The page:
This, of course, is why sanctions happen. It is human nature to begin with our gut feelings and then work backwards. The fact that sanctions might be, not just useless, but actively counterproductive, gives way to the emotional imperative to do something – anything.
I strongly support the independence and integrity of Ukraine. I am proud that Britain has, since 2014, been the foremost military ally of that brave country. We should let Ukrainians have whatever armaments they need to recover their lost territory, including military aircraft. If so much as a single Russian toecap crosses into Nato territory, we should consider ourselves in a state of war.
It is precisely because I want to see Putin defeated that I dislike talk of letting sanctions do their work. Russia will win or lose on the battlefield. It has so far suffered around 60,000 casualties, including 15,000 fatalities. In a country whose birth rate collapsed in the 1970s, such losses are calamitous. Many of those 15,000 will have been only sons. At the same time, more than 400,000 younger and more educated Russians have emigrated since the invasion. A nation of pensioners cannot easily sustain such losses.
Not that Putin cares. His defenders, including a certain kind of Trumpy Westerner, talk of his love for Russia, but he is quite happy to rain missiles on the Russian-speaking populations of southern and eastern Ukraine. Putin is not interested in the welfare of ordinary Russians, but in his own survival – quite literally, since dictators generally leave office riddled with bullets.
An autocracy, provided it pays the security services, can withstand a lot of things. It can exile opponents, close down critical media, murder dissidents. It can shrug off international condemnation. But it cannot survive military defeat. Let’s call it the Galtieri Principle: a strongman who loses a war fails in his own terms.
What will do for Putin in the end are not shortages at home – a people whose grandparents lived through the siege of Leningrad are not going to throw in the towel because McDonald’s is closed – but Ukrainian advances, backed by Western matériel.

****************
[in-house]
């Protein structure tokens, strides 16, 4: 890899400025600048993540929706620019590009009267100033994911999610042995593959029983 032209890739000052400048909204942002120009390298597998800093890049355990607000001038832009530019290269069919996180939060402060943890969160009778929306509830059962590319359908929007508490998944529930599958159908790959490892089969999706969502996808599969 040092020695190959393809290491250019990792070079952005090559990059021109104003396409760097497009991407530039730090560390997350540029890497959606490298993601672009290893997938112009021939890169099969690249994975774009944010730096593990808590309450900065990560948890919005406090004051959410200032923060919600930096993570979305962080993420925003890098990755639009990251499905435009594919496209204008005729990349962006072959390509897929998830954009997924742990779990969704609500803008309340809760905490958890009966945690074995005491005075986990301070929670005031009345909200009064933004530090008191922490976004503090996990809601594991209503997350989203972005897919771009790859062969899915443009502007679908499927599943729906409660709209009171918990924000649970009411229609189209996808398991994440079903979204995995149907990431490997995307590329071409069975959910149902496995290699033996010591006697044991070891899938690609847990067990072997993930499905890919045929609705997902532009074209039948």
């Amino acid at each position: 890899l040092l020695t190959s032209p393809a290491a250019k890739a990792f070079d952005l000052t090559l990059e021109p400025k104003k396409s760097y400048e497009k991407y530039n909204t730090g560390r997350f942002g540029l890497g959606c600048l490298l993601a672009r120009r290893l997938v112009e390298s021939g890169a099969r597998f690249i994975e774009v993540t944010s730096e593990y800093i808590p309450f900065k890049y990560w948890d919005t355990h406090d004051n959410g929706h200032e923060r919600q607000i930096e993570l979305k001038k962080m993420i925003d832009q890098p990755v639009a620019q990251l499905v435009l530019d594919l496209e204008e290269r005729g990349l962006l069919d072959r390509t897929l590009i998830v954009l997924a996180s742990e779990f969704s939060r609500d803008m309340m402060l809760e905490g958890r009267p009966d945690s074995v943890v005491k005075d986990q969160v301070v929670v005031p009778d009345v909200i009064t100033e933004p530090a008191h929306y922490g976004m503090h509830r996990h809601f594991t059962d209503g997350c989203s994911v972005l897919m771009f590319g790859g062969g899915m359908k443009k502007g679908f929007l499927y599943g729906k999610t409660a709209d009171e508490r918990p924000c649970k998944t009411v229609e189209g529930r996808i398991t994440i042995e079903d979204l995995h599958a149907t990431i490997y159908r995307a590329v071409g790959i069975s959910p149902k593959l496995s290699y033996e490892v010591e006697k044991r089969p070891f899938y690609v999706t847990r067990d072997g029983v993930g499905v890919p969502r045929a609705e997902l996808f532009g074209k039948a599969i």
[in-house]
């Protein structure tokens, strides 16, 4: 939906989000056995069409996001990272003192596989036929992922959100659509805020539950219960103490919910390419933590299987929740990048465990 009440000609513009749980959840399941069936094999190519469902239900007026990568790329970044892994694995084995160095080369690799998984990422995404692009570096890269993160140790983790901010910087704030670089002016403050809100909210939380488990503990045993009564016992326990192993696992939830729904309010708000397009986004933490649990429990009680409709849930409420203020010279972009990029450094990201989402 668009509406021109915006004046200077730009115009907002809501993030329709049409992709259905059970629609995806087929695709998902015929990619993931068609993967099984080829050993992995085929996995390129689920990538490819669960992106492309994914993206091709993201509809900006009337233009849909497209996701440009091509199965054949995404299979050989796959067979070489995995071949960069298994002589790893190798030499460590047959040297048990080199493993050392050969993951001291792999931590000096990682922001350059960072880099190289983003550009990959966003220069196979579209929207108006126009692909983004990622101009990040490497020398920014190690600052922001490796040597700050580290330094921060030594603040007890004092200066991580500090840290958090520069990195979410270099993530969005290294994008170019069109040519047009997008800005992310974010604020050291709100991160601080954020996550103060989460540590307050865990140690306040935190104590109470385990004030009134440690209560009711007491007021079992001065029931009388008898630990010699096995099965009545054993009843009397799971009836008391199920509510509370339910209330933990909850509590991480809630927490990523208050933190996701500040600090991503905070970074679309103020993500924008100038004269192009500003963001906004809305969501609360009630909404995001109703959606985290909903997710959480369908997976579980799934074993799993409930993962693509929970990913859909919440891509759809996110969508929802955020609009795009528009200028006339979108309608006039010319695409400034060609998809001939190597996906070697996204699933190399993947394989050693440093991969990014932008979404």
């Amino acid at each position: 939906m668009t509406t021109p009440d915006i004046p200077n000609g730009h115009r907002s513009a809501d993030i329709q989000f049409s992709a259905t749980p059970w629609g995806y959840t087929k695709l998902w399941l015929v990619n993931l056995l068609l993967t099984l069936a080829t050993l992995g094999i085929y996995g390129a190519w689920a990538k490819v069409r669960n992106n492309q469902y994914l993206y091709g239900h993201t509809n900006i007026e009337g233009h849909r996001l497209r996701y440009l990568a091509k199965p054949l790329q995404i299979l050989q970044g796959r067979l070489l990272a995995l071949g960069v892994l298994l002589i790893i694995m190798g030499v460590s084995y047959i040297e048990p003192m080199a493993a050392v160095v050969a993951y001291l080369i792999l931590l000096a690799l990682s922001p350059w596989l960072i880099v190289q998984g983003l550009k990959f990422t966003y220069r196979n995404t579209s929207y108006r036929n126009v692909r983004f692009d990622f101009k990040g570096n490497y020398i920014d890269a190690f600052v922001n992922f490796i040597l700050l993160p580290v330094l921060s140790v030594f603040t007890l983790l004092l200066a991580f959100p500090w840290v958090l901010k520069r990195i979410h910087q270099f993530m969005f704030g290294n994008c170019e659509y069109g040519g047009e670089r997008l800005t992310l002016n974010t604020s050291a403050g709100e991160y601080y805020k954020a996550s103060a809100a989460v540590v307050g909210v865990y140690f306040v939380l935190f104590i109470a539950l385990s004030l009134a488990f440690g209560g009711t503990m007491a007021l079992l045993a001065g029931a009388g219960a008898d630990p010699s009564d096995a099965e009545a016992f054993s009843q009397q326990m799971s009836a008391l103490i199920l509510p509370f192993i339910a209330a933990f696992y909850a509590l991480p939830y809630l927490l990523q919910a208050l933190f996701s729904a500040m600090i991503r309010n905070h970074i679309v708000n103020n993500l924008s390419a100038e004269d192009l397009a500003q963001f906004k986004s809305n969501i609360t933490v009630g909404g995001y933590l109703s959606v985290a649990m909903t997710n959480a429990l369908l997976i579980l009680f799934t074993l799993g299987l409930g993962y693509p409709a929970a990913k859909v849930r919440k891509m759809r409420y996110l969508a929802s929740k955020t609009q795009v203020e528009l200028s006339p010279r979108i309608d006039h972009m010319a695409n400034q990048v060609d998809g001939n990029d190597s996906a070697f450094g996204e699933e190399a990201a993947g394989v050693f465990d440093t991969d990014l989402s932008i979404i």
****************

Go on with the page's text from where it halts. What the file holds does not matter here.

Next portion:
For what it’s worth, I think Jenkins got much of his analysis wrong. Yes, Russia has a record trade surplus, but that owes more to the total collapse of imports than to the rise in energy export revenue. And, yes, the rouble is at a record high at the official exchange rate – but it has ceased to be a convertible currency. Russia has implemented one of the toughest capital control regimes in the world, making it effectively illegal to buy dollars. We are, in a sense, almost back in the pre-1990 days, when the stated value of the rouble bore little relation to its actual price.
Nor can Russia simply switch its gas sales to Asia. Its pipelines begin in Western Russia and end in Europe. Yes, there are Asian pipelines under construction, but most are years away from completion. Oil is a bit easier to shift, and exports to China and India have indeed surged. But these countries, well aware that their seller has limited options, have succeeded in knocking around a third off the price.
In any case, no country can be blasé about the mass withdrawal of foreign investment. According to Yale University’s School of Management, 12 per cent of foreign companies have scaled back their Russian operations, 35 per cent have suspended them and 24 percent have withdrawn entirely – not in response to sanctions laws, but of their own volition. There is no question that sanctions are affecting the Russian economy.